A fresh headcount reduction is coming to crypto exchange Binance, which is reportedly planning to lay off 20% of its workforce in June. The job cuts come after the company said earlier this year it would not lay off any employees.
According to the exchange, the decision is not a downsizing but rather a resource reallocation. “As we prepare for the next major bull cycle, it has become clear that we need to focus on talent density across the organization to ensure we remain nimble and dynamic,” a spokesperson told Cointelegraph.
On Twitter, Binance’s chief strategy officer Patrick Hillmann hinted the reorganization is meant to address growing regulatory pressures targeting the crypto space:
“Regulators in almost every major market are also working overtime to provide greater clarity for their expectations of the industry and the asset class more broadly, which is putting even more pressure on orgs to adapt or fall by the wayside.”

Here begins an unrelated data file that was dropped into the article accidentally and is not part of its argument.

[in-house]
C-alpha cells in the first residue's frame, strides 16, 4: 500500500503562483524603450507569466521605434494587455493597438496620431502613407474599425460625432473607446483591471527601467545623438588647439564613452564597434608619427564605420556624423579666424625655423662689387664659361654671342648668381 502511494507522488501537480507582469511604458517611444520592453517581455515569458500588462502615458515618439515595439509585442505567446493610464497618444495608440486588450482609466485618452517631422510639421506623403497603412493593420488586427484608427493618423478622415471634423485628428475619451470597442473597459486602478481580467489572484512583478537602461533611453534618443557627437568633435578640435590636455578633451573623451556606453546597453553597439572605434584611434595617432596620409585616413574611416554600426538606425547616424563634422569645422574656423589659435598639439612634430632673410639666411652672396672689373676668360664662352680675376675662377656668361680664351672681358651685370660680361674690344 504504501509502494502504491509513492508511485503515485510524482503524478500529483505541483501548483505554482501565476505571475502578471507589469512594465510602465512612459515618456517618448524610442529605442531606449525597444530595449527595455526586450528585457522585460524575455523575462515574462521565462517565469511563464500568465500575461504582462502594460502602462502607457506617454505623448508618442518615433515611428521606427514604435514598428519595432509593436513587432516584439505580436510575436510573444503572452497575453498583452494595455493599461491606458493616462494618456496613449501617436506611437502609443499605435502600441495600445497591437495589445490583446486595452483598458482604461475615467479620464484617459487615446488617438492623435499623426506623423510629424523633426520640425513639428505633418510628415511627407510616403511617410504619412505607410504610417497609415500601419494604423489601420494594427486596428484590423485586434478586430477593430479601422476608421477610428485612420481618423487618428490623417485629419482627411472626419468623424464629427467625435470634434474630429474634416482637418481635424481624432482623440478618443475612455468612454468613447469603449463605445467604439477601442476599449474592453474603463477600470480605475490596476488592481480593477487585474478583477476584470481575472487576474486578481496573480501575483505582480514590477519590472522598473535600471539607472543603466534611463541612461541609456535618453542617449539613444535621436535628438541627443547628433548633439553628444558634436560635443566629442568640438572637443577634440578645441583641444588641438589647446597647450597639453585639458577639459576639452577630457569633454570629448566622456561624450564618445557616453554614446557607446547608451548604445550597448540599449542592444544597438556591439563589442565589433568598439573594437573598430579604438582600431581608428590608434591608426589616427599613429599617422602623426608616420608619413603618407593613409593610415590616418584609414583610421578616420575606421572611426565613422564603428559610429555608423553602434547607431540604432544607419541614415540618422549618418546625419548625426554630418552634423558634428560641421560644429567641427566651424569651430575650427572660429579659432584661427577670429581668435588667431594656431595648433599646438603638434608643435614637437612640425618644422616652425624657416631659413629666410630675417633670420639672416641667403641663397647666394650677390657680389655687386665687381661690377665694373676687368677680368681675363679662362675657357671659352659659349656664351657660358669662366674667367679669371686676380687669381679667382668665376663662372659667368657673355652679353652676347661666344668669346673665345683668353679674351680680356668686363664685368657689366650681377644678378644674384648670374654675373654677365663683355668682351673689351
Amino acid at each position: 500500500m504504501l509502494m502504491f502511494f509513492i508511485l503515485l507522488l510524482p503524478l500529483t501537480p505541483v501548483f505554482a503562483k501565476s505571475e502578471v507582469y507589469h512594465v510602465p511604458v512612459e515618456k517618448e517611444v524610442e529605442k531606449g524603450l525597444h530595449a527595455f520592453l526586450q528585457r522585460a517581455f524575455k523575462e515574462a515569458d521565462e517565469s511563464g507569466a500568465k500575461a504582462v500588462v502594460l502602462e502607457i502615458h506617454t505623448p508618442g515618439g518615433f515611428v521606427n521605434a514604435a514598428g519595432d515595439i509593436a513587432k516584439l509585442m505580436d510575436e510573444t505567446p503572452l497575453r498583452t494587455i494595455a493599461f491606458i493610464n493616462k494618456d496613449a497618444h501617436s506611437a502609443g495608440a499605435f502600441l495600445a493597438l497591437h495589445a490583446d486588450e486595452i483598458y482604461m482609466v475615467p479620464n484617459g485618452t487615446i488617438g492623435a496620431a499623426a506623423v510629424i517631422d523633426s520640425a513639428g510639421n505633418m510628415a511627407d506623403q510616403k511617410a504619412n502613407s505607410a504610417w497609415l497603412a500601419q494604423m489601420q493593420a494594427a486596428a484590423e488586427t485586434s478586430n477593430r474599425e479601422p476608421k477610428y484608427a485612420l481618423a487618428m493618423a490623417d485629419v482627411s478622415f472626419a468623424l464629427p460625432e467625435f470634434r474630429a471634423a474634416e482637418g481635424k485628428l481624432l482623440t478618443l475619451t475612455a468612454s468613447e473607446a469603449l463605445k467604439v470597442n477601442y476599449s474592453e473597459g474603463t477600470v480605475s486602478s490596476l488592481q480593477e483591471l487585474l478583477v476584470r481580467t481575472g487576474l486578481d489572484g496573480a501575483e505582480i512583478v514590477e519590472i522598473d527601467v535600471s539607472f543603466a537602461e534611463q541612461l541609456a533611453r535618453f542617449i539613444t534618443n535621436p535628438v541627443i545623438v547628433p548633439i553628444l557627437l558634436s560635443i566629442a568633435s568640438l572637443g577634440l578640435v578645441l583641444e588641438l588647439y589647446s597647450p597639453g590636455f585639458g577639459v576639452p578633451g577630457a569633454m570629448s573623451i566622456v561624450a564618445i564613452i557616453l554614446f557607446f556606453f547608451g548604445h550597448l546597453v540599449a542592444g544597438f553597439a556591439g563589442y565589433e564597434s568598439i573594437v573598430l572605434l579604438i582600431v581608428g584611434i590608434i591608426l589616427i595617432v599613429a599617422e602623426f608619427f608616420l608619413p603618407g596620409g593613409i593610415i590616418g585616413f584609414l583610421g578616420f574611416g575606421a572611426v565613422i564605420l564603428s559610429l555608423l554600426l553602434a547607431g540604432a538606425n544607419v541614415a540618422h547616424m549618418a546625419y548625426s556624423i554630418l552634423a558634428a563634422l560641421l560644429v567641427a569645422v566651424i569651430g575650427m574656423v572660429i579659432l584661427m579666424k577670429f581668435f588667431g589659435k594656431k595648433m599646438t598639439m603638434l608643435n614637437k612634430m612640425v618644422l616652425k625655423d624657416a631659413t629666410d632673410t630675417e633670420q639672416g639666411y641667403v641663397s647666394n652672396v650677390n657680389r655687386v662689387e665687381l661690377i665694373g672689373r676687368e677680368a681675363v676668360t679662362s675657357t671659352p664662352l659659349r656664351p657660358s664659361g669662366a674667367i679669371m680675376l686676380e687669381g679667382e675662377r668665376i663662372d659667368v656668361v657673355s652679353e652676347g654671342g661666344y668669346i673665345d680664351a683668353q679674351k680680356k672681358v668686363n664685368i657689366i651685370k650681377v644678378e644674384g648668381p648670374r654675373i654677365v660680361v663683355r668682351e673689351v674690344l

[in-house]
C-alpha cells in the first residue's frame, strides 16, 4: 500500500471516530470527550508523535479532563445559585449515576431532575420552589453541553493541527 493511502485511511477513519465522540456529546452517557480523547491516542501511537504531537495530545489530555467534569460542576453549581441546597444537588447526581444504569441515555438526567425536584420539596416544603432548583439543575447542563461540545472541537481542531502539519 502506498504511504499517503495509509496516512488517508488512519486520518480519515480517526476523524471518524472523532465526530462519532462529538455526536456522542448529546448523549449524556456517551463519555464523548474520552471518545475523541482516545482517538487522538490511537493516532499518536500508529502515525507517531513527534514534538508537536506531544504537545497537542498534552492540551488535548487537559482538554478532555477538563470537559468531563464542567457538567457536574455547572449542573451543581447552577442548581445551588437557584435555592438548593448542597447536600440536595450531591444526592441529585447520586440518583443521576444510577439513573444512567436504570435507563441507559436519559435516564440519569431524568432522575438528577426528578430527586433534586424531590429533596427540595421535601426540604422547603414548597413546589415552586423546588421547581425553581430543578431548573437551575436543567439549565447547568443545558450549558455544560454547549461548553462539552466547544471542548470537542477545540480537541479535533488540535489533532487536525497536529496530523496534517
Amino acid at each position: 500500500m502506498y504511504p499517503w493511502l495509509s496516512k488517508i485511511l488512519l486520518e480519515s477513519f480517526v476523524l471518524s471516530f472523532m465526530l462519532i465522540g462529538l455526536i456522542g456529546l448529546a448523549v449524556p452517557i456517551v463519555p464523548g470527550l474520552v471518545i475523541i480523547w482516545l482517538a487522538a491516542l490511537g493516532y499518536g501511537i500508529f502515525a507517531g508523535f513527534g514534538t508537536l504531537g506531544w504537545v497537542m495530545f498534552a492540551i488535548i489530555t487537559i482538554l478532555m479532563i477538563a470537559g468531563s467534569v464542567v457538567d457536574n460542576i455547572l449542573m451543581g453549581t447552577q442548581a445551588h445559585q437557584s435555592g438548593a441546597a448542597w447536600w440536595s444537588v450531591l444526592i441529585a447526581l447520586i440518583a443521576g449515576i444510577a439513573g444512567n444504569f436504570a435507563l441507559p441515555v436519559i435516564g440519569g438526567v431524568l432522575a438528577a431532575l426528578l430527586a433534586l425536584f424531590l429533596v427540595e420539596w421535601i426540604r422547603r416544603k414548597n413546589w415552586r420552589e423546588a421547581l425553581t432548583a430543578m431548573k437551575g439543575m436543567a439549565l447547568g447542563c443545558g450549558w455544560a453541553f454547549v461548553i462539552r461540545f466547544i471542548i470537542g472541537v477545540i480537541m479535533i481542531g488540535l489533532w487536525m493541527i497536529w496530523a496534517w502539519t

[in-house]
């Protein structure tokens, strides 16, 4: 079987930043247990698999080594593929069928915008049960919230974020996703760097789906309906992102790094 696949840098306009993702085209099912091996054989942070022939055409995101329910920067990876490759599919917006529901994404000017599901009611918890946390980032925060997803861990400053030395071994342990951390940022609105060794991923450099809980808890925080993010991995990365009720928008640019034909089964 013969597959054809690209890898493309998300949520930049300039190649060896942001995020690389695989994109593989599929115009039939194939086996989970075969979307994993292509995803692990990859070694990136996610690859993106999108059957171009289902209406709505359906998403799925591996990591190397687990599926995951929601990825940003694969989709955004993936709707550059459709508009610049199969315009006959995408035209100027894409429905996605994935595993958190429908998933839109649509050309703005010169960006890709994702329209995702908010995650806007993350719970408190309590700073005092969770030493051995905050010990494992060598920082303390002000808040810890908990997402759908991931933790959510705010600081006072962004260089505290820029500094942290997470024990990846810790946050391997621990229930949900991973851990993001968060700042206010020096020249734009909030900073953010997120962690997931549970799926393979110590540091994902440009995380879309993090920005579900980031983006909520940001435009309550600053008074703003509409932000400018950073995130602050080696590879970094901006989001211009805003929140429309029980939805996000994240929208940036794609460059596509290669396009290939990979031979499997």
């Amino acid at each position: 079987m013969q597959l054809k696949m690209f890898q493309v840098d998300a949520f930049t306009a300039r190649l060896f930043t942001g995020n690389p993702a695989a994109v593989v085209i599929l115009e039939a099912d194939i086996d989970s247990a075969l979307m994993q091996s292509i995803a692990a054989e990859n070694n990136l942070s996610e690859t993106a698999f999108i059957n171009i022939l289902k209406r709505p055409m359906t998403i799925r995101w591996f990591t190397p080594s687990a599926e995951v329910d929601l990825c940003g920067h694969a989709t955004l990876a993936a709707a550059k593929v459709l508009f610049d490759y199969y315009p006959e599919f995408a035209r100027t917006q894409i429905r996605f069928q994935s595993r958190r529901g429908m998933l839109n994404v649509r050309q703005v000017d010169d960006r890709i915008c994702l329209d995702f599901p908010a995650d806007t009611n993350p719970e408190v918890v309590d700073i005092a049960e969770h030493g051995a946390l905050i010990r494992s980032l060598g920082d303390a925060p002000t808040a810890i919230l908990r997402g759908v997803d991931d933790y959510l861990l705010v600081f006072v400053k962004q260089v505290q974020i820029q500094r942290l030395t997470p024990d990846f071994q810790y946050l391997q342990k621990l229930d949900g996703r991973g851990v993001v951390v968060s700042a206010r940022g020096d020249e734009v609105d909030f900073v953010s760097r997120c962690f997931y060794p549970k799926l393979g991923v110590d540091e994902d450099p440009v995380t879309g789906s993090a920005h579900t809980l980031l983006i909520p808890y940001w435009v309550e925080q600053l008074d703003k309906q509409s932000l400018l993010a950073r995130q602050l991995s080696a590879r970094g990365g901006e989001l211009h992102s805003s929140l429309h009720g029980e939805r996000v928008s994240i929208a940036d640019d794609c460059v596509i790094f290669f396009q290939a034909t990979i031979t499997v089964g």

Also, according to Hillmann, a precise number of layoffs has yet to be determined. “Like previous exercises, this will be done after several teams (including HR, Risk, and Operations) finalize that talent density audit,” he continued.
At the time of writing, Binance’s career page shows 326 open positions spanning several departments and locations. During the latest bull market, Binance’s headcount grew from approximately 3,000 to nearly 8,000, with staff located across Europe, the Americas, the Middle East, Africa and Asia.
In March, a Binance spokesperson told Cointelegraph that the company was seeking to fill over 500 roles by the end of June: “As of today, we are actively hiring for more than 500 roles with the goal of filling them by the end of H1 […] We are not planning any layoffs.” Moreover, in January Binance CEO Changpeng Zhao said the firm was planning for a hiring spree in 2023, increasing its headcount between 15% and 30%.
Crypto community members quickly reacted to the news, reviving Zhao’s previous tweets about crypto exchange layoffs.
Binance has been facing an unprecedented regulatory landscape. The U.S. arm of the crypto exchange was reportedly struggling to find a new bank partner to serve as a fiat on-ramp and off-ramp for clients after the closure of Silvergate and Signature Bank.
To keep its global status in this environment, the exchange has been acquiring locally regulated entities, including deals in Singapore, Thailand, and Japan most recently.